- Review Price: £94.92
When we looked at Netgear’s DG834N wireless router we alluded to a Gigabit Ethernet equipped version that this vendor had in the pipeline. Now, we’ve finally got our hands on one. Even better is the fact that it can be had for around half the price we had originally expected. With draft 802.11n in the mix it makes absolute sense to equip these routers with high speed LAN ports as the standard Fast Ethernet variety could cause a bottleneck. Most vendors claim a top wireless speed of 300Mbps which we all know by now is total codswallop but even if it weren’t it would be impossible to achieve these speeds between WLAN and LAN systems if the router only has 100Mbps Fast Ethernet ports.
The WNR854T uses the same slab-sided white chassis as the DG834N and for good reason as the multiple aerials needed for MIMO operations are all hidden inside. At the rear you have a quartet of switched Gigabit Ethernet ports and a separate RJ-45 WAN port, which incidentally is also Gigabit, so you’ll be needing a separate ADSL or cable modem with an Ethernet port. We tested with our trusty Actiontec intelligent ADSL modem and also with the WAN port linked to a network gateway and encountered no problems.
Installation kicks off by running the CD-ROM based setup utility, which helps you connect the router and checks your Internet connection is working. If, like us, your modem is already configured with an ISP account and running a DHCP server then there’s virtually nothing to do except plug everything together as instructed. If the setup utility is happy with everything, it transports you directly to the router’s main web interface and leaves you alone to play.
Before we dive into the guts of the router we would strongly recommend that you check its firmware version and upgrade to the latest. We received an early sample of this router and the older firmware version only allowed wireless clients to connect at 54Mbps over a single channel. Once the update was applied we were seeing our laptop’s PC Card utility registering a dual-channel, 300Mbps link. Usefully, the web interface has an option to automatically check for the latest version and download it for you.
For general features you get pretty much the same as those offered by the DG834N with a NAT/SPI firewall at the top of the list. You can add custom firewall and port forwarding rules for handling particular services and for the latter there’s a few services already defined.
Netgear’s web access controls are nothing to write home about as all you can do is manually create a list of blocked domains or URLs that match a list of up to 255 keywords. There’s nothing that enables you to block all Internet access except to only those sites you list. Wireless security is present and correct with support for WPA and WPA2 at the higher speeds along with the standard SSID masking and MAC address access controls. The router employs Netgear’s Steady Stream technology which, as far as we can see from its web site, is just another name for MIMO.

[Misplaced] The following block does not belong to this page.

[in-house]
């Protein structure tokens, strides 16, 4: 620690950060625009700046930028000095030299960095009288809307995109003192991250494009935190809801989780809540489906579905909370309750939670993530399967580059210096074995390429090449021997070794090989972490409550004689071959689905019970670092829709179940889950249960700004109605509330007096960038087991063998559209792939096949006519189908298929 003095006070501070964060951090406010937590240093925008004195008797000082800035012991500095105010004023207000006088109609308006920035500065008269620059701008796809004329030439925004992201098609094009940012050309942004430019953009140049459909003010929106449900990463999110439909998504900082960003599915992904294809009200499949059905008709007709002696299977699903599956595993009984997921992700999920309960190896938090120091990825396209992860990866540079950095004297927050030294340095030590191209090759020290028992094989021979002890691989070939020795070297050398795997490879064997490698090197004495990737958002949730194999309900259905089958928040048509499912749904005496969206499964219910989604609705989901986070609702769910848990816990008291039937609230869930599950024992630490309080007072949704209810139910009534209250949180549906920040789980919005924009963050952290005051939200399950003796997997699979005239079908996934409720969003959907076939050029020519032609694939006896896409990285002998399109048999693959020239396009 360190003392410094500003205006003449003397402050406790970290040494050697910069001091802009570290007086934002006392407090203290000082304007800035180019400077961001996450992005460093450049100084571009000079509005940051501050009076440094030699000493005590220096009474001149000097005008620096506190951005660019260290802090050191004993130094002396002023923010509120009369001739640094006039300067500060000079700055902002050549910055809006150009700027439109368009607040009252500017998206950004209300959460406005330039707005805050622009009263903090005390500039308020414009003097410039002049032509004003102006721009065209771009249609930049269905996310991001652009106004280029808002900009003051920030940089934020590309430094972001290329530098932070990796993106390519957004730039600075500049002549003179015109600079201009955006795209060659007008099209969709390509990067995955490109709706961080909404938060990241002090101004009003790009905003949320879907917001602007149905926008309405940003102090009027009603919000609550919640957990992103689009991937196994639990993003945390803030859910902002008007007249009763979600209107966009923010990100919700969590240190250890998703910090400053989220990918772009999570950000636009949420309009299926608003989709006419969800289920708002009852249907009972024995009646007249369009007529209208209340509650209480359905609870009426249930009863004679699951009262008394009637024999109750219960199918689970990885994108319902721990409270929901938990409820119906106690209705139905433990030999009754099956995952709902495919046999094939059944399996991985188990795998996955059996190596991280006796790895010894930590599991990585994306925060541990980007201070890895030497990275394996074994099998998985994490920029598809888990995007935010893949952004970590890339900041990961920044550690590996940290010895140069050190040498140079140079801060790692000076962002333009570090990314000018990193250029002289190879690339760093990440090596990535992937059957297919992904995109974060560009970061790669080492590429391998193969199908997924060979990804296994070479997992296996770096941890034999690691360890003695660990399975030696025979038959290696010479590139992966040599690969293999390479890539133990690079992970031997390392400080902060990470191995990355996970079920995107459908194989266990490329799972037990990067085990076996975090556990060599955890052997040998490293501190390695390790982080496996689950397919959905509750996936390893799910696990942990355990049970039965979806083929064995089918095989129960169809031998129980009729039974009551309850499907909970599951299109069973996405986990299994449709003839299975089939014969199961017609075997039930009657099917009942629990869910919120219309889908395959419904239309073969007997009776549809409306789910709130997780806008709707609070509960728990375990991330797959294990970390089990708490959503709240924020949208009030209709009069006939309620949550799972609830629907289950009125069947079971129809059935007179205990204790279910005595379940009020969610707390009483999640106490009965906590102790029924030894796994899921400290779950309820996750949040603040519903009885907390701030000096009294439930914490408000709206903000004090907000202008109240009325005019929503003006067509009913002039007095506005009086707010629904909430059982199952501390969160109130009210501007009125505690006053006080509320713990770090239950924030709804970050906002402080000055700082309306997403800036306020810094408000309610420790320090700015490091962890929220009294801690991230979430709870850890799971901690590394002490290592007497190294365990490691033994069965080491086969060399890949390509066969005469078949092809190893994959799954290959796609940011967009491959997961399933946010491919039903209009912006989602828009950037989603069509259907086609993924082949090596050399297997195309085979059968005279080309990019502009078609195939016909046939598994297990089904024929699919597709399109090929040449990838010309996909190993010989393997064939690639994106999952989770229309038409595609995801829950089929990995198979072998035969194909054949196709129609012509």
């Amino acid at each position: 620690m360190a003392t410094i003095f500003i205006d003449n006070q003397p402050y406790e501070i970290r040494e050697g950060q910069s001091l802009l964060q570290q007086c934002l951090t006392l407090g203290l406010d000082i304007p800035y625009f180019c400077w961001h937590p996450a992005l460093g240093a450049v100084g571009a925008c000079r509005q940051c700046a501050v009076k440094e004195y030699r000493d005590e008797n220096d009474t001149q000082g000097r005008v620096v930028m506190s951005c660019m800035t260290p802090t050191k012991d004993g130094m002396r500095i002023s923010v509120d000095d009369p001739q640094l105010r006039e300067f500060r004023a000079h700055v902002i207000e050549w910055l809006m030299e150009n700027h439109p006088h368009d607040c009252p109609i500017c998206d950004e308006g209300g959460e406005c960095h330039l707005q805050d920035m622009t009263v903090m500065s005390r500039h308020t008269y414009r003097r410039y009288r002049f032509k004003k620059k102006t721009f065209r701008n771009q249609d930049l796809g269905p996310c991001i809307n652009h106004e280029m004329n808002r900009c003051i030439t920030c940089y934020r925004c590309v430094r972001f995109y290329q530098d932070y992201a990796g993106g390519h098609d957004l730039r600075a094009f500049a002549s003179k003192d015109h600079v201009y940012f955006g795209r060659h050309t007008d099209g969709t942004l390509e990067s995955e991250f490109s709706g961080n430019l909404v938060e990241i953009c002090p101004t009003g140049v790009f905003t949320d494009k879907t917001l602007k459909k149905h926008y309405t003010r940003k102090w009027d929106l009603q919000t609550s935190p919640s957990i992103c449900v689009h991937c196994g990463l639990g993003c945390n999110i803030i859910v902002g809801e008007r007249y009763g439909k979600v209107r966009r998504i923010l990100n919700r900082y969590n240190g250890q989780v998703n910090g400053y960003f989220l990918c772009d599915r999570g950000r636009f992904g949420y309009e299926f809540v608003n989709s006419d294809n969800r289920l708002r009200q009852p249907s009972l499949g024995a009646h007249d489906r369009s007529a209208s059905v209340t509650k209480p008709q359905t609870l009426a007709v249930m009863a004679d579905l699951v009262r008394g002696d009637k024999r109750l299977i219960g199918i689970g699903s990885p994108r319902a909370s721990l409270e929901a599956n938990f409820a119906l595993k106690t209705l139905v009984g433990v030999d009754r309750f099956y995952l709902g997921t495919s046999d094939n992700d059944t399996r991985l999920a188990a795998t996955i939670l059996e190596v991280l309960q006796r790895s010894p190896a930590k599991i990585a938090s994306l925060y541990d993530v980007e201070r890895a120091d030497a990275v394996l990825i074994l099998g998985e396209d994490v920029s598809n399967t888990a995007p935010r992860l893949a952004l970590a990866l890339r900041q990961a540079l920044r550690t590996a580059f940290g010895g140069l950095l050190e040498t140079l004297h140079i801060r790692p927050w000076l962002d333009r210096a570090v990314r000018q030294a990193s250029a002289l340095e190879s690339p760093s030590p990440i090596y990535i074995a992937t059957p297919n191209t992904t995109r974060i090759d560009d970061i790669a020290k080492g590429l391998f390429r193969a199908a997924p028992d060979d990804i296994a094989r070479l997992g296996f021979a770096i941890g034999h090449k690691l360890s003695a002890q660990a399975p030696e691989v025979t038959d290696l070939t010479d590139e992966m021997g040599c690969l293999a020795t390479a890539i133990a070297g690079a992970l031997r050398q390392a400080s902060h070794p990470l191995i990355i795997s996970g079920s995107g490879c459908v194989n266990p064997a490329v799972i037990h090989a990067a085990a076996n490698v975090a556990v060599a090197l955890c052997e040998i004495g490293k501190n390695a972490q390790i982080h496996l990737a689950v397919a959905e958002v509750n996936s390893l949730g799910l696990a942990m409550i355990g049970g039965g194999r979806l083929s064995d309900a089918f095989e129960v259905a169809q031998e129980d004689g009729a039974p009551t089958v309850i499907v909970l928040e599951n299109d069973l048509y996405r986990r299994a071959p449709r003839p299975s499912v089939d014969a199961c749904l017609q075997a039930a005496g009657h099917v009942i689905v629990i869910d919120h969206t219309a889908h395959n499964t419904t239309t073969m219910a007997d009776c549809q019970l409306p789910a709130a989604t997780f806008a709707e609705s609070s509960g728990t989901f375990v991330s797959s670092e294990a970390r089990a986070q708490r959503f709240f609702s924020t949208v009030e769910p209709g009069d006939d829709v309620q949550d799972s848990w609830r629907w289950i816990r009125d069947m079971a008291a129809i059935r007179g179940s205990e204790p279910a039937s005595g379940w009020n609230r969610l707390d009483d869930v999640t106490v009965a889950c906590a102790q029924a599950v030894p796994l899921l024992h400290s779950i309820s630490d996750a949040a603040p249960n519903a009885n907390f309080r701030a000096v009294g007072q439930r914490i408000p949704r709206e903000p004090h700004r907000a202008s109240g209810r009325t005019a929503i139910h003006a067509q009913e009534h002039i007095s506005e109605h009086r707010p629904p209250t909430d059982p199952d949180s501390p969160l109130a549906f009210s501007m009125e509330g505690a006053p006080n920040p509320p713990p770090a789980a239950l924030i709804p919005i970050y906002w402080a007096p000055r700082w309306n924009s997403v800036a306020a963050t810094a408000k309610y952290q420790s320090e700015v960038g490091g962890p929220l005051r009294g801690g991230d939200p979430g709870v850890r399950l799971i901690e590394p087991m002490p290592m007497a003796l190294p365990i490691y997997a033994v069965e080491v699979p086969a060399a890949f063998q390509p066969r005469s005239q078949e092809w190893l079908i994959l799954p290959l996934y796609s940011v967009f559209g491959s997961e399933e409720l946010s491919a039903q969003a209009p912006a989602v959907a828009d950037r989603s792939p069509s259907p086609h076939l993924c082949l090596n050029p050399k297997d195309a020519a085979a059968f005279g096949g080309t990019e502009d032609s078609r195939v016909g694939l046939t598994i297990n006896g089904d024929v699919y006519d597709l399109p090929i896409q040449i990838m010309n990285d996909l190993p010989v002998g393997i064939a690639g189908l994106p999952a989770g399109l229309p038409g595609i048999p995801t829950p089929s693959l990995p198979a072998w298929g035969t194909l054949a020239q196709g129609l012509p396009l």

To give a clear indication of the performance benefits of Gigabit Ethernet we connected a couple of Supermicro dual 3Ghz 5160 Xeon servers to a Fast Ethernet switch. Copying a 690MB video file between them took 64 seconds for an average speed of 86Mbps. A 418MB collection of large graphics files was also copied across in 41 seconds at a rate of 81Mbps. Moving the servers onto the router’s Gigabit LAN ports saw the same video file copied across in a mere 12 seconds for an average speed of 460Mbps. The graphics collection was also shifted between the servers in only eight seconds at a rate 418Mbps.
To test wireless performance we installed Netgear’s new WN511T PC Card in a 1.6GHz Fujitsu Siemens notebook running Windows XP SP2. The bundled utility makes very light work of wireless connections as it scans for access points, works out which encryption scheme is active and, once you’ve entered a key, sets the connection up for you. We used the open source Iometer to measure read performance with a Supermicro Pentium D 3.2GHz PC on the LAN and saw an open, close range link return 84Mbps and a WPA2 encrypted link deliver 70Mbps. With the notebook positioned down on the floor below with two brick walls in the way we saw an encrypted link return a reasonable 56Mbps with the PC Card utility reporting a drop in signal strength of around 50 per cent.
Real world performance tests also delivered better speeds than other draft-n products with our video file taking 80 seconds to be transferred from the notebook to the PC for an average of 69Mbps. We also noticed that during the copy the notebook’s CPU usage rarely went below 55 per cent.
Still well short of the mark but Netgear’s WNR854T is fastest of the wireless draft-n bunch. Its Gigabit ports will have a huge impact on LAN performance and although general router features are a little basic it still looks very good value.
Initial setup is a breeze and the management interface is common to all Netgear routers.
Three wireless speeds can be selected along with a good range of encryption options.
Usefully, the router can automatically check Netgear’s web site for firmware upgrades.
Web site access controls are really very basic and hardly worth bothering with.
Netgear’s PC Card utility provides plenty of help for connection setup but don’t believe the speeds being reported.
Score in detail
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